A new documentary by Rwandan filmmaker, Eric Kabera, is being shown in Ougadougou at the Pan African Film Fesival. The film takes a unique and brutal approach to memorializing the 1994 genocide.
Next month marks the 15th anniversary of the Rwandan genocide - a killing campaign that claimed the lives of hundreds of thousands of Tutsi and moderate Hutu.
The documentary, Iseta, The Story Behind the Roadblock, tells the personal stories behind the only film footage of actual killings during the 1994 genocide.
British cameraman Nick Hughes, returns 15 years later with the footage to the community where the murders took place to find the victims' relatives, the survivors, and the perpetrators.
From an audio clip of the film, this: "there was just quiet massacres, family by family, road by road, roadblock by roadblock people were being exterminated."
"They just killed the mother and left the baby crying," a man says. Another viewer says, "Look he's going to hit the baby!"A woman covering her eyes asks, "Who filmed this?"
Cameraman Nick Hughes says the footage is an essential tool to understanding what really happened.
"People do not realize what the Rwandan genocide was and that is the power of a picture - you cannot deny what you are seeing," Hughes said.
Eric Kabera is the film's producer and co-director.
"This film is about memory. This documentary practically observes and depicts the men and women who were killed on the famous roadblock, which many people did not know where it was, who were the killers and who were the victims. So the documentary's intention is really to reveal that and to bring family members to come to a closure to the death of their families," Kabera said.
Kabera says the footage, which shows the beating and killing of Tutsis on a dirt road, is a microcosm of what happened in the larger genocide.
"It is gruesome, it is brutal, it is vivid, it is present. So it sort of revives and brings back the memory quite vividly because of that footage. But it was very very important at this particular moment of time to actually go back 15 years later and to bring a certain closure to the victims and bring to life the perpetrators of the genocide," he said.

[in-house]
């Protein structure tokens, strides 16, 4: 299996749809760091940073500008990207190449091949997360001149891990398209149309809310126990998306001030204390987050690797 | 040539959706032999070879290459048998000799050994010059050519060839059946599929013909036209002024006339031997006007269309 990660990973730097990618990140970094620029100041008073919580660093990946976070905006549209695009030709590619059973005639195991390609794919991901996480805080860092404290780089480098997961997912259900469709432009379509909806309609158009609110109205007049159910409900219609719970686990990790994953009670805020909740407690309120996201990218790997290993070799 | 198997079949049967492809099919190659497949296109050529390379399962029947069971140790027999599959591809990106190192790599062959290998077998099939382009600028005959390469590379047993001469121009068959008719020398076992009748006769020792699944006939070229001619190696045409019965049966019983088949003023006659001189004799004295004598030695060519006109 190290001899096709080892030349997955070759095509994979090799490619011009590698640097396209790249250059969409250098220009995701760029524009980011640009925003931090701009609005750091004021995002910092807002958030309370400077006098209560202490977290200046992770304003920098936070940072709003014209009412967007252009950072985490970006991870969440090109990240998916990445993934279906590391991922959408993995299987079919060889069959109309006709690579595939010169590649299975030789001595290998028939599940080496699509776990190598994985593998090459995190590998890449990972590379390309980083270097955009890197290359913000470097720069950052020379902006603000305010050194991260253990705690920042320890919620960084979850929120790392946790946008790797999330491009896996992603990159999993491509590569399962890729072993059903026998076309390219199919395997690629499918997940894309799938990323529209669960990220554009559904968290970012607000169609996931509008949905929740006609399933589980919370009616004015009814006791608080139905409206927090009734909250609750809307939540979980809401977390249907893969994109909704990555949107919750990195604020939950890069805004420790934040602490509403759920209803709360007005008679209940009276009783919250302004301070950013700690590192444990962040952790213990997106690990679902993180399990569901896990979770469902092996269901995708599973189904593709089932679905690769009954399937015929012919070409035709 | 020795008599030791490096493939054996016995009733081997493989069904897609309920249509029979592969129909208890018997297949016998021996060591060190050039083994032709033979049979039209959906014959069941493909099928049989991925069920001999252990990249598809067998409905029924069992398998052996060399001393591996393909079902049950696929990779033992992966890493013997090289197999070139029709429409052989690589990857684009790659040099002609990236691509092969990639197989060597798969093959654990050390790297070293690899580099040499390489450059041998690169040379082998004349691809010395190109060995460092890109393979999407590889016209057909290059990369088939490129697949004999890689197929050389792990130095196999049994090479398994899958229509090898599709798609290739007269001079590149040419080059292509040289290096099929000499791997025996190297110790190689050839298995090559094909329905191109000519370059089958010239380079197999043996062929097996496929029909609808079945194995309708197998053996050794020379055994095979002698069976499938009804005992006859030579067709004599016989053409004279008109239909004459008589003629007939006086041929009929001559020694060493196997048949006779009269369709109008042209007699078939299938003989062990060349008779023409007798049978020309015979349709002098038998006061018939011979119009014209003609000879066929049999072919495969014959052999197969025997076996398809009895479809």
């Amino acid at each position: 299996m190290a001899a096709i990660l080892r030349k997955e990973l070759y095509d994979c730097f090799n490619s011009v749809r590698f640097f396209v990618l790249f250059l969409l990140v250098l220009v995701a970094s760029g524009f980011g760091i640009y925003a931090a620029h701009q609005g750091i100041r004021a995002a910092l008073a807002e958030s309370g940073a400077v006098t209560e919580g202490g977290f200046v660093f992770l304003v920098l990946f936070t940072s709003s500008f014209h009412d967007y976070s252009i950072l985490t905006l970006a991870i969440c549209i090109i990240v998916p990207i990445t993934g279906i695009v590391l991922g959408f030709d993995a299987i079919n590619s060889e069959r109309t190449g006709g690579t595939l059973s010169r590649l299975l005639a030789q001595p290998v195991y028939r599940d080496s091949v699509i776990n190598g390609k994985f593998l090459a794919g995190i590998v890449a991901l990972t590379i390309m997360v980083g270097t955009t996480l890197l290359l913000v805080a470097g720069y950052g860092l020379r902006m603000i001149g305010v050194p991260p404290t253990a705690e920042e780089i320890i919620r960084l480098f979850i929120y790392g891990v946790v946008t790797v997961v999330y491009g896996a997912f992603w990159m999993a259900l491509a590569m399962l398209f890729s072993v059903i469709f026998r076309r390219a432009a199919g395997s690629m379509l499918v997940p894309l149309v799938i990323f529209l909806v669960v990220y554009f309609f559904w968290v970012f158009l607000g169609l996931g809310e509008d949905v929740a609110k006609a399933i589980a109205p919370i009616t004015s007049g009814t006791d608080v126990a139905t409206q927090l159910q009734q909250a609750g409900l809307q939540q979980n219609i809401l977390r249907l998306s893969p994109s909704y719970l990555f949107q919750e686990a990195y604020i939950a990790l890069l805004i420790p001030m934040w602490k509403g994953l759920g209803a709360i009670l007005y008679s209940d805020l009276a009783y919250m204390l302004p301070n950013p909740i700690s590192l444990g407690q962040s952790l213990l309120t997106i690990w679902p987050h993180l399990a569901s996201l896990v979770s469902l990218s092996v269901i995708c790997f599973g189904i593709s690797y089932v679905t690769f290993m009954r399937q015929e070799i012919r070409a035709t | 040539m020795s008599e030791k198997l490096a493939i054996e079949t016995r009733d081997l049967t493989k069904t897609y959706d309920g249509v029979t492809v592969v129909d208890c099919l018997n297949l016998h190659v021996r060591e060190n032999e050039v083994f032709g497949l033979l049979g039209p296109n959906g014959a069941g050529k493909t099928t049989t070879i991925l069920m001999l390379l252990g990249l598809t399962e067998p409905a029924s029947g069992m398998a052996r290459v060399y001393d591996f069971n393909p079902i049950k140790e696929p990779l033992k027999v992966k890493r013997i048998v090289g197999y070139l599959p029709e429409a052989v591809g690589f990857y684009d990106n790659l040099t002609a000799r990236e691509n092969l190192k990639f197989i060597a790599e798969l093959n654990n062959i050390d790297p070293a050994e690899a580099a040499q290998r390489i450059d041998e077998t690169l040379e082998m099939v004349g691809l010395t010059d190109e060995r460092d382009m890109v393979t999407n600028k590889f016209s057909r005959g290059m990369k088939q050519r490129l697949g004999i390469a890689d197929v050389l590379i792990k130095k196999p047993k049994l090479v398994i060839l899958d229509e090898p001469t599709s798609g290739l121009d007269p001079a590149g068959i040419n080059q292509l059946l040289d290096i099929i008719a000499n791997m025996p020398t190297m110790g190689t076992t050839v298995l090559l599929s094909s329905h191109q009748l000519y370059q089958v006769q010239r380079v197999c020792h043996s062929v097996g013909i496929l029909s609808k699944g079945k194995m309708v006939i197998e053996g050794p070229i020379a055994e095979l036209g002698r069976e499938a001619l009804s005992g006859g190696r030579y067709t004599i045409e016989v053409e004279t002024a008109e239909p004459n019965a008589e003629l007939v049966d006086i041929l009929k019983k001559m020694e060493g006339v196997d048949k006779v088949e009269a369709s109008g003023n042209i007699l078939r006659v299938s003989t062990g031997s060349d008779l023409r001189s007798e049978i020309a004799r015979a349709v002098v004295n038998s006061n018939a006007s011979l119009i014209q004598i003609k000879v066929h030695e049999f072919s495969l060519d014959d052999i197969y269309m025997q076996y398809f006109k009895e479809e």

The film interviews witnesses, survivors and relatives of those killed at the roadblock and shows them watching the footage of the killings.
Albert is a roadblock survivor.
Albert says what hurt the most was his friend Gabriel's death. The others had already been killed when Albert got there, but he saw the death of Gabriel. He says Gabriel knelt down like a good Christian, raised his hands and asked, 'What have I done to deserve this?'
The film then cuts to the footage of Gabriel praying with his arms in the air, the bodies of his loved ones on the ground around him.
Kabera is aware that the film will be upsetting for many Rwandan viewers.
"We have to find a way to show it in a very respectful way and in a less traumatic way because the film is very disturbing emotionally. It is not very graphic, but I think that the emotion around it and the psychology of the memories are just too gruesome," Kabera said.
On the other hand, he says, the film is important as a way to keep the memory alive and to expose people to the realities of the atrocities committed.
Rwanda's National Commission for the Fight Against Genocide will mark the 15th anniversary on April 6. Kabera's film has been chosen to commemorate the genocide and will be screened widely in Europe, America and Rwanda.